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Maybe you’re right, maybe it isn’t.
Maybe it isn’t a crime you committed,
But watching you silently reap the benefits of privilege
Is damaging your witness
And I wonder if you’ve considered it
8.22.2020
Never question where I stand
I will always be there if you need a hand

I will never judge you by the color of your skin
But rather by what’s within

Look at me when you need support
For I will continue to reinforce

The BLACK LIVES MATTER
Even when we are not all gathered
Puck Jun 7
There was a silence fogging us
But now we see clear
We speak
We say their names
We change
THERE WILL BE NO CHANGE UNLESS WE CHANGE
Educate yourself and others.
Amelia Jun 7
Her pale skin knew all the secrets.
When the maze would twist,
and when it would turn,
when it etched a clear path,
and whispered the escape route.

His dark skin was trapped.
The maze unleashed its branches,
tightening the grip around his body,
tangling him up in the mess
that she had created.

It was designed
by her ancestors,
for only one to win.
This maze
is the one they call life.

She needed to forge a new path.
One where he leads, she follows.
One where the branches
only burden the deserved,
and not for the colour of their skin.
I understand that I will never understand. However, I stand with you.
I was born
With white privilege;
Irish ethnicity at that.
Remember their holocausts!
Occupied, evicted, brutalized, lynched, starved, hedge-scbooled, and,
Refugeed on their own land,
And on and on, and so on
For seven hundred years.
These things were before my time,
But not my Granda's.
It's so very true,  I was born with white privilege,
But not with white entitlement.
Title suggested by song by Wild Cherry: "Play that funky music right/Play that funky music white boy/Lay down that boogie and play that funky music till you die..."
But the view's fine from here,
they say, all carbon copy cloying concern.

They don't know that the sun doesn't rise
and set quite so exquisitely
when your sky
is on fire.

But the view's from fine here,
they maintain, as unsaid words skulk in the throat.

They don't notice the skin that burns and crackles
and stretches at a breaking point
that's been broken
for years.

But the view's fine from here,
they confirm. And then turn away.

They don't see what shouldn't be seen,
what eyes can't afford to shut
even as glass splinters
edge closer.

And they are right, really,
because their view truly is fine from here.

#BlackLivesMatter i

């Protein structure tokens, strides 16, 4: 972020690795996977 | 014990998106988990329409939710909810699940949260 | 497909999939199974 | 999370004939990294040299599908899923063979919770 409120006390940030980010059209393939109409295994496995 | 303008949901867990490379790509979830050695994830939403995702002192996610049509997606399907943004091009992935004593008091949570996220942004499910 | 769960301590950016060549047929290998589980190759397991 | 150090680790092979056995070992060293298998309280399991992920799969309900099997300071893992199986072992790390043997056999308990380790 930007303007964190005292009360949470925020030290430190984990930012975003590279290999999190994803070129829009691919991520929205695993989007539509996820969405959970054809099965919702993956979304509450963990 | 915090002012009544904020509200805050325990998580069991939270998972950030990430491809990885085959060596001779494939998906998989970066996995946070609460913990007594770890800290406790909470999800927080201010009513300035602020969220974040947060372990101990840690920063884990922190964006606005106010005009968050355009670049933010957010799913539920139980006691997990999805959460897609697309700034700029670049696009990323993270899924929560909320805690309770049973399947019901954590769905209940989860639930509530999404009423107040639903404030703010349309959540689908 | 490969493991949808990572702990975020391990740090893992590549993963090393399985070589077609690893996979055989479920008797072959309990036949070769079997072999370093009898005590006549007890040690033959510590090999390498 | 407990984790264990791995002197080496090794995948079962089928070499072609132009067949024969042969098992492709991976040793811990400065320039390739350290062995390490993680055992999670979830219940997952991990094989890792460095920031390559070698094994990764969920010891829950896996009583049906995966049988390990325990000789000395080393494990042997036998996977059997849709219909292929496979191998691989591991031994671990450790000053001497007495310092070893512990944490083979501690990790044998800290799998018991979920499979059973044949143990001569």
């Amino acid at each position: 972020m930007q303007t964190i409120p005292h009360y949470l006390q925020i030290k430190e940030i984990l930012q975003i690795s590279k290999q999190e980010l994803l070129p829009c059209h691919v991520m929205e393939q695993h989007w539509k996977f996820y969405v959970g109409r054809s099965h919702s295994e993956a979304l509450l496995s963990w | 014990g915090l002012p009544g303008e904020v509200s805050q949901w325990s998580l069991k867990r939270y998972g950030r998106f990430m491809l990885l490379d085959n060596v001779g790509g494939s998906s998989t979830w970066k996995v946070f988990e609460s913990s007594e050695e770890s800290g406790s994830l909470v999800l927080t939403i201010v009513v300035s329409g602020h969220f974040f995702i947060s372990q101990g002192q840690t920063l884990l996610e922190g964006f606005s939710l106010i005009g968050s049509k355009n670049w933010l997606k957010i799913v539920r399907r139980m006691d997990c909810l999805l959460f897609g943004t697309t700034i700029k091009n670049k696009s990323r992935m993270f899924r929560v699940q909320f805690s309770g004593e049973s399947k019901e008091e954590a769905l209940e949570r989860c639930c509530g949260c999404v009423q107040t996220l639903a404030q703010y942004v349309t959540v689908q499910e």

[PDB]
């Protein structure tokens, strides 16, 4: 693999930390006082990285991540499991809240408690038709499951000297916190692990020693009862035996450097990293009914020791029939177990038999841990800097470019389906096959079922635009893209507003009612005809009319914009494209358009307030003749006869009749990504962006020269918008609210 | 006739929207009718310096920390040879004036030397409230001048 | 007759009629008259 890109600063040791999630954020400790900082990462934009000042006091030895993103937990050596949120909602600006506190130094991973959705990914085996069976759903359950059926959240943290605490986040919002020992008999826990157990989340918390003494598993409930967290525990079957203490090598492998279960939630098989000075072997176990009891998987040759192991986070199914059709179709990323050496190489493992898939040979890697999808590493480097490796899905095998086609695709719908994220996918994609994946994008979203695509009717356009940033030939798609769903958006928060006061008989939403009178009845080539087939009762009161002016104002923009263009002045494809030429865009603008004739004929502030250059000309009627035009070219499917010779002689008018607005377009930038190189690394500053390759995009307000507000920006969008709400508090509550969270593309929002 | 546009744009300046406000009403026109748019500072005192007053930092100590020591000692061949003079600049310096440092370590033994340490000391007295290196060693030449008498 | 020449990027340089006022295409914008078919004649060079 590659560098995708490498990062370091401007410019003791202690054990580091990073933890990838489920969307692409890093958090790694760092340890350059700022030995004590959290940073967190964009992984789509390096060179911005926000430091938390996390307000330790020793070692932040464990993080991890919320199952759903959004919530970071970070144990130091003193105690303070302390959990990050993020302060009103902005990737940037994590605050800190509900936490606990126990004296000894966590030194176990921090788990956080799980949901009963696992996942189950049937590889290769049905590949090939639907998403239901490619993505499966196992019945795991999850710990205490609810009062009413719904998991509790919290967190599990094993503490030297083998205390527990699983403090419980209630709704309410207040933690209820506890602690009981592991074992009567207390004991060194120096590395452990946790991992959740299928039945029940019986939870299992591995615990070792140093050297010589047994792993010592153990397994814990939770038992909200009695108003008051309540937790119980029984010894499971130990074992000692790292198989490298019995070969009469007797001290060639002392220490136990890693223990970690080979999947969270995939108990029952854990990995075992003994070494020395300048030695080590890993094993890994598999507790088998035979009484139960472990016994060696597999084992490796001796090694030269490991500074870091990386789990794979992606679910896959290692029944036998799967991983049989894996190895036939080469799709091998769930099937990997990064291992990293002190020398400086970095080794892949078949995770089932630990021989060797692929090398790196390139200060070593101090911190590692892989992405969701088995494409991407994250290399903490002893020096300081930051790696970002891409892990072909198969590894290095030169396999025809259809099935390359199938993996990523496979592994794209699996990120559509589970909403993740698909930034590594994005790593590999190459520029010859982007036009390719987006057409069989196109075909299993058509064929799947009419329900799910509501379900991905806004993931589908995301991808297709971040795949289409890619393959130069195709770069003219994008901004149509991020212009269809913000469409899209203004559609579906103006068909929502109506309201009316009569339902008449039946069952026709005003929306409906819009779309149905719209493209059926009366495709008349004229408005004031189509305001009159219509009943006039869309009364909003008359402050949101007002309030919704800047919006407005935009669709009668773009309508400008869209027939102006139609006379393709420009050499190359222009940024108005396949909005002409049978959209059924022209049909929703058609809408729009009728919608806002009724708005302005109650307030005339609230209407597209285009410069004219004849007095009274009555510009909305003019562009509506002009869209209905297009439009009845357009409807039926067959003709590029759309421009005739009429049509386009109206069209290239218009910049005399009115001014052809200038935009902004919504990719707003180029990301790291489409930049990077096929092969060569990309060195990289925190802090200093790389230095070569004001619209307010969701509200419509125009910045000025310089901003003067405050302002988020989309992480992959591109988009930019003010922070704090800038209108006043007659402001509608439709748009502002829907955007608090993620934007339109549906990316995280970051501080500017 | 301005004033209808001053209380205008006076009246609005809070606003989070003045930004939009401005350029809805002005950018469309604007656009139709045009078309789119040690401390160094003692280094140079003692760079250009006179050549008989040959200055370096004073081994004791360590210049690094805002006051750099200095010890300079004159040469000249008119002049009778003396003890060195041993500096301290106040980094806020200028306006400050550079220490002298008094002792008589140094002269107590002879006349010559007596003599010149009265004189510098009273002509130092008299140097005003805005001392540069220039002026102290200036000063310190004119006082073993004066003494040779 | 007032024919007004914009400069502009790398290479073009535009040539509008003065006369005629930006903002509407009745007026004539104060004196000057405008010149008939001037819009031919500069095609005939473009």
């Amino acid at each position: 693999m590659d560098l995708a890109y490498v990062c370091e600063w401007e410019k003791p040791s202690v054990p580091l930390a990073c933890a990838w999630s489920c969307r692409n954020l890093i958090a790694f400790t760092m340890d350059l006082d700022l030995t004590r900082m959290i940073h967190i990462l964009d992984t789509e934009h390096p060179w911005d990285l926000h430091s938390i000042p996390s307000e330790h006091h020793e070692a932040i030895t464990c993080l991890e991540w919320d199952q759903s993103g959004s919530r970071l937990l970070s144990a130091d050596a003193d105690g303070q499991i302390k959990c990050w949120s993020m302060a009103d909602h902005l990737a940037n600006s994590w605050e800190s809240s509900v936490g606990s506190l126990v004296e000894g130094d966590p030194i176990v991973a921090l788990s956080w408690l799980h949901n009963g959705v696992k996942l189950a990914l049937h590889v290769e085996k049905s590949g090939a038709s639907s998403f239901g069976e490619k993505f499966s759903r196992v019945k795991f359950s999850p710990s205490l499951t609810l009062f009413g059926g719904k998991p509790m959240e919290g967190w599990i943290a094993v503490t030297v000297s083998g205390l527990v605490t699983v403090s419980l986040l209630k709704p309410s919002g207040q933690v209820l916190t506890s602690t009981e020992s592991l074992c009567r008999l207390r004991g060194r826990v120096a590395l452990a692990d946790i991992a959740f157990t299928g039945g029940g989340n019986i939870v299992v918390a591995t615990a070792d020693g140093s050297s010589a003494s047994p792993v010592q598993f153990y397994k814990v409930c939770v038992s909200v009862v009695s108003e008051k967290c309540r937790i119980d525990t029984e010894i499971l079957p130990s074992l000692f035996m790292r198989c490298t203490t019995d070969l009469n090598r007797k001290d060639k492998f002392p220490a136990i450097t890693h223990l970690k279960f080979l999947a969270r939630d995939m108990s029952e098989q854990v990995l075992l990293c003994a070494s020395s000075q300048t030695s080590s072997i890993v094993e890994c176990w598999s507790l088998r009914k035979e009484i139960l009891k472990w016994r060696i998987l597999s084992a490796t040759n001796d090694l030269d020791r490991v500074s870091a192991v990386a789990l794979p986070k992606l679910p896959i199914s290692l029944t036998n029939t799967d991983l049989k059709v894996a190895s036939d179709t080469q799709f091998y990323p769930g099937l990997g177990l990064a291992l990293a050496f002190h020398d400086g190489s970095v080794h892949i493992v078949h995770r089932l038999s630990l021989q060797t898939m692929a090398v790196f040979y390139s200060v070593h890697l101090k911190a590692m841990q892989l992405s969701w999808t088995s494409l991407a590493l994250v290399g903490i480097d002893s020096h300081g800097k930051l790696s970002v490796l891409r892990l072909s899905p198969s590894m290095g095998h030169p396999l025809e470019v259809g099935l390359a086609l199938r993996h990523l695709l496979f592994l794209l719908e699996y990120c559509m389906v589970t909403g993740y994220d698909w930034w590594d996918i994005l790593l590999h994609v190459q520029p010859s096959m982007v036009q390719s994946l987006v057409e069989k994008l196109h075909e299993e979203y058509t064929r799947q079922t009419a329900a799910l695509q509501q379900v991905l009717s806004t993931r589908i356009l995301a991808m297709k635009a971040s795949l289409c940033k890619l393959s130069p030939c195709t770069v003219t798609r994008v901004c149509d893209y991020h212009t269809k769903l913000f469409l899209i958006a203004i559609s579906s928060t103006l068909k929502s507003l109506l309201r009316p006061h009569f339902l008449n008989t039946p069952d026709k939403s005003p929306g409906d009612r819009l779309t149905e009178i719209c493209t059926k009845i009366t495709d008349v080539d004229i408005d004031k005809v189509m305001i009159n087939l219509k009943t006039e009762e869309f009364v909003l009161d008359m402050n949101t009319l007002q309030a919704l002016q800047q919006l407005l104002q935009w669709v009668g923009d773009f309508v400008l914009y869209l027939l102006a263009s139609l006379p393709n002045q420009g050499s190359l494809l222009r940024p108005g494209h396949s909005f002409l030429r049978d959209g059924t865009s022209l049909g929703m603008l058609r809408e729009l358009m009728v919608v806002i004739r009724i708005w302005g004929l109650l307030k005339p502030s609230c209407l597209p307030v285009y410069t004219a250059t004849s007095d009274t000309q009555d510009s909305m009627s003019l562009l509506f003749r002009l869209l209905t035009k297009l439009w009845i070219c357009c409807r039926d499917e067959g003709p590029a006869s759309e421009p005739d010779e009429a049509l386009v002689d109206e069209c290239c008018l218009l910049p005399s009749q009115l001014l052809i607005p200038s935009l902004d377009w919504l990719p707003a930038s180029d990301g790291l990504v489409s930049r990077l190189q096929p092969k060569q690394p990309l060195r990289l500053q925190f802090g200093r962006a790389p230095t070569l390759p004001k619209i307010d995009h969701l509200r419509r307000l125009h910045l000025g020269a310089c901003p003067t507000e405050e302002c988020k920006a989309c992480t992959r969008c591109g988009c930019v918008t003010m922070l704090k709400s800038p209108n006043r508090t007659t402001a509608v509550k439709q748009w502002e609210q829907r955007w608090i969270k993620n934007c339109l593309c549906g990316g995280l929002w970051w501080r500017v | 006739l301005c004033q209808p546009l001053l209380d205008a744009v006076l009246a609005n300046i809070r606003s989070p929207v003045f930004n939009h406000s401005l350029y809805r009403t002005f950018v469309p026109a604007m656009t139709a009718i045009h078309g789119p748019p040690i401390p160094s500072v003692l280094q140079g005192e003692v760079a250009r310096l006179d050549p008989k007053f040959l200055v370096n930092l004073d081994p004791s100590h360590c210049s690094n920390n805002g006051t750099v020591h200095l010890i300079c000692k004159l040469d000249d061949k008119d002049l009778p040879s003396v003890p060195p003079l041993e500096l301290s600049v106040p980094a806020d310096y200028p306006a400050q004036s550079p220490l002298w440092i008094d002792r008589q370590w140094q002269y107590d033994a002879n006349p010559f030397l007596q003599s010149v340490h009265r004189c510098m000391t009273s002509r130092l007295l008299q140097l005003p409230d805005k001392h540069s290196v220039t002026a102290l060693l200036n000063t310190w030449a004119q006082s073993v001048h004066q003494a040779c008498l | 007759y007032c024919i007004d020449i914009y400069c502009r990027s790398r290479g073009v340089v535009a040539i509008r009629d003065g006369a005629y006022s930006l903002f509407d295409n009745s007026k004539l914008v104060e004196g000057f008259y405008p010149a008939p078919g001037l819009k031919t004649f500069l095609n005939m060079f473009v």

It's been an indescribable week for the whole world. Watching all the scenes coming out of the US feels like watching a film you can't hit pause on. And I couldn't not write about it. .
First, I wanted to write from the perspective of someone in the riots, someone who's suffering from this appalling inequality. But it didn't feel right. I'm a white woman living in the UK, so this isn't my reality. The reality is that I benefit from my white privilege every day. And the reality is that many, many people in my position, with my privilege simply refuse to fully see what is going on, and don't attempt to empathise with those suffering.
.
I dream of a day we all understand our privilege and use it to help those whose voices are drowned out. #BlackLivesMatter
Penguin Poems Oct 2018
You shake your head
as if the truth will fall right out of your ears the same way it entered
because you don't want to believe it.
You're so caught up in your own 'opinion' that you can't even open your mind up to the possibility you might be wrong.
You are given facts, statistics, news stories, yet you are unable to listen to reason.

While the straight white male ahead of me shakes his head at the possibility of being privileged,
A mother mourns over the loss of her son, a black man shot by a cop for no reason other than fear of his skin color,
another woman is silenced by her ****** through sharp threats in a dark closet,
my own mind flips back to when my aunt was disowned by most of her family for loving a woman.

Yet you, who can drive past a cop on the highway without breaking  a sweat,
can walk down the street at night alone without breaking a sweat,
can show your parents your lover without breaking a sweat,
think that you aren't any more lucky than the other people I listed prior.
Oh, if you only knew how to open your mind, just slightly, instead of shake the truth out.
Lying to yourself only makes it worse when you realize the truth.